Much like trying on a new outfit or popping on a fresh pair of shoes, putting on a new pair of prescription glasses can be an exciting experience as you discover how your look will evolve.

Of course, just as clothes and shoes need to be ‘worn in’ before they can be truly appreciated, new lenses, too, requires a period of adjustment. But don’t worry, this phase is completely normal, and soon you’ll wonder how you ever lived without your new lenses.

Adjusting to your new prescription lenses might take two to three days, as your eyes and brain adapt to the lenses. In some cases, it can take up to two weeks, although this is rare.

Following this period, it’s worth checking in with your optician to ensure your eyes have correctly adapted to your new lenses. If you’re having issues, it might be that your eyes and/or lenses require further assessment.

My new lenses are blurry is this normal?


Until you fully adjust to your new prescription lenses, things may seem a little disconcerting. It might appear as though your new lenses don’t correct your vision as well as your old ones, but this shouldn’t spark an immediate cause for concern. This is simply how your eyes adjust to your new lenses.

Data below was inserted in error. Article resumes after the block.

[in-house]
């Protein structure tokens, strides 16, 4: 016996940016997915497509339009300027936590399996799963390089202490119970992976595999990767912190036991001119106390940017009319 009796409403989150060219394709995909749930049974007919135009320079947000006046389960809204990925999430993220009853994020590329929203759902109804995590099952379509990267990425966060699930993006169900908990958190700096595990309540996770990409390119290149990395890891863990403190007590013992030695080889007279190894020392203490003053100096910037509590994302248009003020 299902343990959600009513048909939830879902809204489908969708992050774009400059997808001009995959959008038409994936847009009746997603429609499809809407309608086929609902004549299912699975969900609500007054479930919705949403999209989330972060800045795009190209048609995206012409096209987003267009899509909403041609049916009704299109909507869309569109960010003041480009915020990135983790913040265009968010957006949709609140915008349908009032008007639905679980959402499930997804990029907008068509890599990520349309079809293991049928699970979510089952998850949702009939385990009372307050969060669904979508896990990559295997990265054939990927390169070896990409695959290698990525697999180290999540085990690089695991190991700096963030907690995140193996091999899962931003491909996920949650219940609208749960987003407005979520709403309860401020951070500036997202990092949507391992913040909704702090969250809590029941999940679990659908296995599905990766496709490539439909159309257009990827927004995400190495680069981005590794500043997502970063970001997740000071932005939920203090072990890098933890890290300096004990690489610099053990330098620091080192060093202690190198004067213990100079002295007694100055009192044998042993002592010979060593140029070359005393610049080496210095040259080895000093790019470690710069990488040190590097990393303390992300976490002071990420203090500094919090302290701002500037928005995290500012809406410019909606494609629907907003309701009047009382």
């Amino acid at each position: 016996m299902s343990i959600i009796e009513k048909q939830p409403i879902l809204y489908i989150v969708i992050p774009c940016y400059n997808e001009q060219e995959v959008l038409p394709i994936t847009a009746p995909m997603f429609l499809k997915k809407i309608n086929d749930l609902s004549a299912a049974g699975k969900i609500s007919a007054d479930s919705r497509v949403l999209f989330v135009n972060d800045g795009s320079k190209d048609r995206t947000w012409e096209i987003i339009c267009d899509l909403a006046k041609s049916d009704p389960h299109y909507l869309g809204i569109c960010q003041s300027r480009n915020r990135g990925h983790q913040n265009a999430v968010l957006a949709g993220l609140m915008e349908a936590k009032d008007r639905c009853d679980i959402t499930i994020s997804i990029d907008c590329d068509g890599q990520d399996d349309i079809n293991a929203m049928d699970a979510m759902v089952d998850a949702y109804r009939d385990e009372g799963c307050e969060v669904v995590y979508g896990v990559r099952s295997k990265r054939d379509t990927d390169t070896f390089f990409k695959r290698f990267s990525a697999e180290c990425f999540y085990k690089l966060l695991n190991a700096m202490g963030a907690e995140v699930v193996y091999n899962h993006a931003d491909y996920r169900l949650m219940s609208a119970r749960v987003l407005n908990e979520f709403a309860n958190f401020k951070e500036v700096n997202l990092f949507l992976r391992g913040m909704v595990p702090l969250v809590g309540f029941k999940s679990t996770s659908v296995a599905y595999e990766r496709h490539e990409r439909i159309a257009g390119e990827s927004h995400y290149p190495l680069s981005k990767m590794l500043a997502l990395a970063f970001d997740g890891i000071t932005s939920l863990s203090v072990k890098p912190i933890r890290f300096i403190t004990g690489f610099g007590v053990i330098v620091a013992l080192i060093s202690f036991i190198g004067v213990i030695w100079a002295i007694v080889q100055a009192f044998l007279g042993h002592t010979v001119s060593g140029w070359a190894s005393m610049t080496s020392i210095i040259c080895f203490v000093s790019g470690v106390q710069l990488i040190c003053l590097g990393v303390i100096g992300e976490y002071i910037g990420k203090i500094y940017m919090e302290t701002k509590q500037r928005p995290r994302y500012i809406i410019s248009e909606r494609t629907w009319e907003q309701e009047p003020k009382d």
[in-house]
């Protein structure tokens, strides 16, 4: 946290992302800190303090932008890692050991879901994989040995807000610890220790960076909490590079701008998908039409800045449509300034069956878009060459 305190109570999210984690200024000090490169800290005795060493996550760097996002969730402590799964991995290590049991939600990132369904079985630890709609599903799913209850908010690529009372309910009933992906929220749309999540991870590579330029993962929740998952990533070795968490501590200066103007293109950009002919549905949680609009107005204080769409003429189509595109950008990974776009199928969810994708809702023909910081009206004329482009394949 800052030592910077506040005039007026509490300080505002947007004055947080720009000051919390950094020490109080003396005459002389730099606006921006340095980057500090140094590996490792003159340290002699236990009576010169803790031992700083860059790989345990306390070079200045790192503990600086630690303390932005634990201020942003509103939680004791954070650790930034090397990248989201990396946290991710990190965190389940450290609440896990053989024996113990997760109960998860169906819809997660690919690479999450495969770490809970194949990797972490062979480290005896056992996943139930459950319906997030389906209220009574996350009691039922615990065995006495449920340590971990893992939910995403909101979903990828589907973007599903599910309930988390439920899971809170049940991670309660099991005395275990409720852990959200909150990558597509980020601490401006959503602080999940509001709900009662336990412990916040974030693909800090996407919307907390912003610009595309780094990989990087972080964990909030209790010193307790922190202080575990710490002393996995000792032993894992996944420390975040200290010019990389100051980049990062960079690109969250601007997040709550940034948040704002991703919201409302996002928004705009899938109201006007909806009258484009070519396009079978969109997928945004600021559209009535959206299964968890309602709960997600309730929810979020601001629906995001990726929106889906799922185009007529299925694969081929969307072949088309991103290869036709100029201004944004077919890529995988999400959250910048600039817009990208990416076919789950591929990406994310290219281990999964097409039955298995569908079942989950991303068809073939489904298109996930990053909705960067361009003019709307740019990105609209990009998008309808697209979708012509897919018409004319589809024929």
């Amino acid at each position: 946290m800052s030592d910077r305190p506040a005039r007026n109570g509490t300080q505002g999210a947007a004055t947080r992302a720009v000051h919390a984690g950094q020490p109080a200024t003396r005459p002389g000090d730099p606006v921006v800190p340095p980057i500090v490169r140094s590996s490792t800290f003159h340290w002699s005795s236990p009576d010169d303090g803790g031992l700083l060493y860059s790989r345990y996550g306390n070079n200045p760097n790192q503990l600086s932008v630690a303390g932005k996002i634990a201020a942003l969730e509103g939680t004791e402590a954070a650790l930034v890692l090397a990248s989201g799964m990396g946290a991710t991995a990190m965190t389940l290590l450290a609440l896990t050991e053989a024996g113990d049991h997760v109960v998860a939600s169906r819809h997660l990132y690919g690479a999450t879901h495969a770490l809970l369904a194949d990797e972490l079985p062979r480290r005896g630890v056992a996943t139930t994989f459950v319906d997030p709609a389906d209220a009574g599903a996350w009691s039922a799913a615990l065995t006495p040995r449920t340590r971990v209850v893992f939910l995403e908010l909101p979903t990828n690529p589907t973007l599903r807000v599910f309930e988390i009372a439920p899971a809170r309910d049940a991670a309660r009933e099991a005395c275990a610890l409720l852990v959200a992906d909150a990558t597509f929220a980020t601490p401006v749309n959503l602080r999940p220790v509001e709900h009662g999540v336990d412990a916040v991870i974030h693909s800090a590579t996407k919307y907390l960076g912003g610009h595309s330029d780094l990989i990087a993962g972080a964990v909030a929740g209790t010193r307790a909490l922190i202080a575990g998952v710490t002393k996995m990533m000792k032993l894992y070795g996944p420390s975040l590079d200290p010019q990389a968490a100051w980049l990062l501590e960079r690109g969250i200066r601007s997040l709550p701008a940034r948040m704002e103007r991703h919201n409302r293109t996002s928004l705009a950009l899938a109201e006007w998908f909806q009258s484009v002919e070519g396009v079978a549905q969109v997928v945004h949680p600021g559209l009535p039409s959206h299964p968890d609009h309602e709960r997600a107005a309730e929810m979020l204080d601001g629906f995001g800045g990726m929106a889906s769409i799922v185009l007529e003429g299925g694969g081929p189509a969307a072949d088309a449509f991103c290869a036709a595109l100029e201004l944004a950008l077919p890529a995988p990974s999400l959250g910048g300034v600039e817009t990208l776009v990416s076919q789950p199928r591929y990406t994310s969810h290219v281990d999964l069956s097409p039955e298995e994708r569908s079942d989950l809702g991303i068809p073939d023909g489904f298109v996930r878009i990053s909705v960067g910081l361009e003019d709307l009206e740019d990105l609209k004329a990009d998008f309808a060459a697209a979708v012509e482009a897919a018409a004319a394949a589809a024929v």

Remember, even minor alterations to your prescription can affect your initial vision through your new lenses.

It’s also important to consider that your eyes change throughout the day as they get tired or react to changes in your surroundings such as brighter or lower levels of light. These factors might affect the clarity with which you see objects.

Should my new lenses be causing headaches?

As your eyes adjust to your new lenses you might experience some vision issues, including headaches. If your new lenses do cause headaches, consult your optician.

Other issues you might experience as you adjust to your new lenses include:

  • Eyestrain
  • Distortion
  • Fishbowl (when an image appears clear in the middle but bent at the edges)
  • Depth perception

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